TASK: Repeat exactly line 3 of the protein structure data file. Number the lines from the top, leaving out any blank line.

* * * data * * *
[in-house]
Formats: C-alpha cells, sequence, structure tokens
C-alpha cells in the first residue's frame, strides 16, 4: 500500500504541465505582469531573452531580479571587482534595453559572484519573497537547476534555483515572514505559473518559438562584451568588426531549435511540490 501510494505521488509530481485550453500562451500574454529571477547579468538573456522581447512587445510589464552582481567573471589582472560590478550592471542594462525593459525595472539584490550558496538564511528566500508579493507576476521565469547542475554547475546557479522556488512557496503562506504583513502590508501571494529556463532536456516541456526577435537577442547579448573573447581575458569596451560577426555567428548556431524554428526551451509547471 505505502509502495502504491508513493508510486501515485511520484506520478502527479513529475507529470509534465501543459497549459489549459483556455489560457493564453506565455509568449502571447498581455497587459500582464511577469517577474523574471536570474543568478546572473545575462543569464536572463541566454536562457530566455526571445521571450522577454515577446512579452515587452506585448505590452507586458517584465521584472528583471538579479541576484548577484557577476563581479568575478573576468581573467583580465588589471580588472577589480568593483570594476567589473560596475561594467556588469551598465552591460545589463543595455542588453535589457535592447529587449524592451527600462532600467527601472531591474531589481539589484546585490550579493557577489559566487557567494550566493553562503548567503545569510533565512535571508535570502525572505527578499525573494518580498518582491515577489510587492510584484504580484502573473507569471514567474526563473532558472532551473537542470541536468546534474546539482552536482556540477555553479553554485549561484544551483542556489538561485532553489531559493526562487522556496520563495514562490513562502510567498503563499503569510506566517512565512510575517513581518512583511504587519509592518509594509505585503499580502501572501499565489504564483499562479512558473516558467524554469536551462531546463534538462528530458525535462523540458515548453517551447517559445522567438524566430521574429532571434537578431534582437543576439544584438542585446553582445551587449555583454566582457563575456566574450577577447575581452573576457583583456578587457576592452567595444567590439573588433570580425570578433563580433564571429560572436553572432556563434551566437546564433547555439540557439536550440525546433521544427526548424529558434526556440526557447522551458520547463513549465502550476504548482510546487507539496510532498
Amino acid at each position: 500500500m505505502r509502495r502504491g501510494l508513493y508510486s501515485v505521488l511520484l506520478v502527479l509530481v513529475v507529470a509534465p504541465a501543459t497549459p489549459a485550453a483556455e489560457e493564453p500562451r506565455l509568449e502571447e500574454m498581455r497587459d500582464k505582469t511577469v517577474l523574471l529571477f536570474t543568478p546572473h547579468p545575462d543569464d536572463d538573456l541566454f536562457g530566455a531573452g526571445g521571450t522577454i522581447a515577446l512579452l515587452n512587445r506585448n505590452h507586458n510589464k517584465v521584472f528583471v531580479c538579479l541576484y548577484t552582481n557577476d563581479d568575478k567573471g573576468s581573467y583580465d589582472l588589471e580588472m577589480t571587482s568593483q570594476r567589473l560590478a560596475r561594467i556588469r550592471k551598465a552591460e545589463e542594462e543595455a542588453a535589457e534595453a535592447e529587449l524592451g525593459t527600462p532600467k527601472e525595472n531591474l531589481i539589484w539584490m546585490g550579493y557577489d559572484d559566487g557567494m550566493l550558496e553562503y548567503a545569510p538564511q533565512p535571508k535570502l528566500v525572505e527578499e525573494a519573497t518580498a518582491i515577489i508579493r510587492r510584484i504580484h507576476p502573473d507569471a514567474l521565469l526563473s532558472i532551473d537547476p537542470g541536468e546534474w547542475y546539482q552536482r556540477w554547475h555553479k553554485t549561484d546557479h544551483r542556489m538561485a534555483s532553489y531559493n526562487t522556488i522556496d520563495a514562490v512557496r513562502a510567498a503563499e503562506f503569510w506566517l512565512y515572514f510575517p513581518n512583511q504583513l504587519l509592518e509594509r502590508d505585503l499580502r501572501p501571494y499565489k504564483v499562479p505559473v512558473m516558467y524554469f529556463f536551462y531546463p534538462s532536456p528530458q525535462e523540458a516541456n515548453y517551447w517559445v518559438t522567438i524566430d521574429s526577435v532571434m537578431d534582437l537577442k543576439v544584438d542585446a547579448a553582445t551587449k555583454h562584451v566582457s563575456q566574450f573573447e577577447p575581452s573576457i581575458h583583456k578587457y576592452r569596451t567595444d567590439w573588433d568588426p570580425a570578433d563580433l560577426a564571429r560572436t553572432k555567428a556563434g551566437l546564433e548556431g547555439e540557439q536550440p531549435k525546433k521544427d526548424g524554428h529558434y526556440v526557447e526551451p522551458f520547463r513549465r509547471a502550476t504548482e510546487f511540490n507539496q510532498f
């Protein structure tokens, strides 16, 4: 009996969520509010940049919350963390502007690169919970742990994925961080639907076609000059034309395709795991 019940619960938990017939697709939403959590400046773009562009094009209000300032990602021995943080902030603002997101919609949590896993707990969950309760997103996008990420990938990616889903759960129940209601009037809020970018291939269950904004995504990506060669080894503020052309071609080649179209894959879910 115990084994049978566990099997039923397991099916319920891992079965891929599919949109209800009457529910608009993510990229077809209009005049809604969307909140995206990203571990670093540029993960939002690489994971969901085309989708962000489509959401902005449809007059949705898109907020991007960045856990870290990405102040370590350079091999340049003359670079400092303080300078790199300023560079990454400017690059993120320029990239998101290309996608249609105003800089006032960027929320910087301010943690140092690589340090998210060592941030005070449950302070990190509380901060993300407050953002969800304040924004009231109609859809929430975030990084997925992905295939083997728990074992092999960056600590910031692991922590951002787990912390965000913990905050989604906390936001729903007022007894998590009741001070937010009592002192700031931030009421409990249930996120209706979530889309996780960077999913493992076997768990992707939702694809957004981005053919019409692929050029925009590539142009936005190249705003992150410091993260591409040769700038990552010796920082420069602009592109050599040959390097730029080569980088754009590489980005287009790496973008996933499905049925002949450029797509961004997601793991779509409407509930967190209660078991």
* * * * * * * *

C-alpha cells in the first residue's frame, strides 16, 4: 500500500504541465505582469531573452531580479571587482534595453559572484519573497537547476534555483515572514505559473518559438562584451568588426531549435511540490 501510494505521488509530481485550453500562451500574454529571477547579468538573456522581447512587445510589464552582481567573471589582472560590478550592471542594462525593459525595472539584490550558496538564511528566500508579493507576476521565469547542475554547475546557479522556488512557496503562506504583513502590508501571494529556463532536456516541456526577435537577442547579448573573447581575458569596451560577426555567428548556431524554428526551451509547471 505505502509502495502504491508513493508510486501515485511520484506520478502527479513529475507529470509534465501543459497549459489549459483556455489560457493564453506565455509568449502571447498581455497587459500582464511577469517577474523574471536570474543568478546572473545575462543569464536572463541566454536562457530566455526571445521571450522577454515577446512579452515587452506585448505590452507586458517584465521584472528583471538579479541576484548577484557577476563581479568575478573576468581573467583580465588589471580588472577589480568593483570594476567589473560596475561594467556588469551598465552591460545589463543595455542588453535589457535592447529587449524592451527600462532600467527601472531591474531589481539589484546585490550579493557577489559566487557567494550566493553562503548567503545569510533565512535571508535570502525572505527578499525573494518580498518582491515577489510587492510584484504580484502573473507569471514567474526563473532558472532551473537542470541536468546534474546539482552536482556540477555553479553554485549561484544551483542556489538561485532553489531559493526562487522556496520563495514562490513562502510567498503563499503569510506566517512565512510575517513581518512583511504587519509592518509594509505585503499580502501572501499565489504564483499562479512558473516558467524554469536551462531546463534538462528530458525535462523540458515548453517551447517559445522567438524566430521574429532571434537578431534582437543576439544584438542585446553582445551587449555583454566582457563575456566574450577577447575581452573576457583583456578587457576592452567595444567590439573588433570580425570578433563580433564571429560572436553572432556563434551566437546564433547555439540557439536550440525546433521544427526548424529558434526556440526557447522551458520547463513549465502550476504548482510546487507539496510532498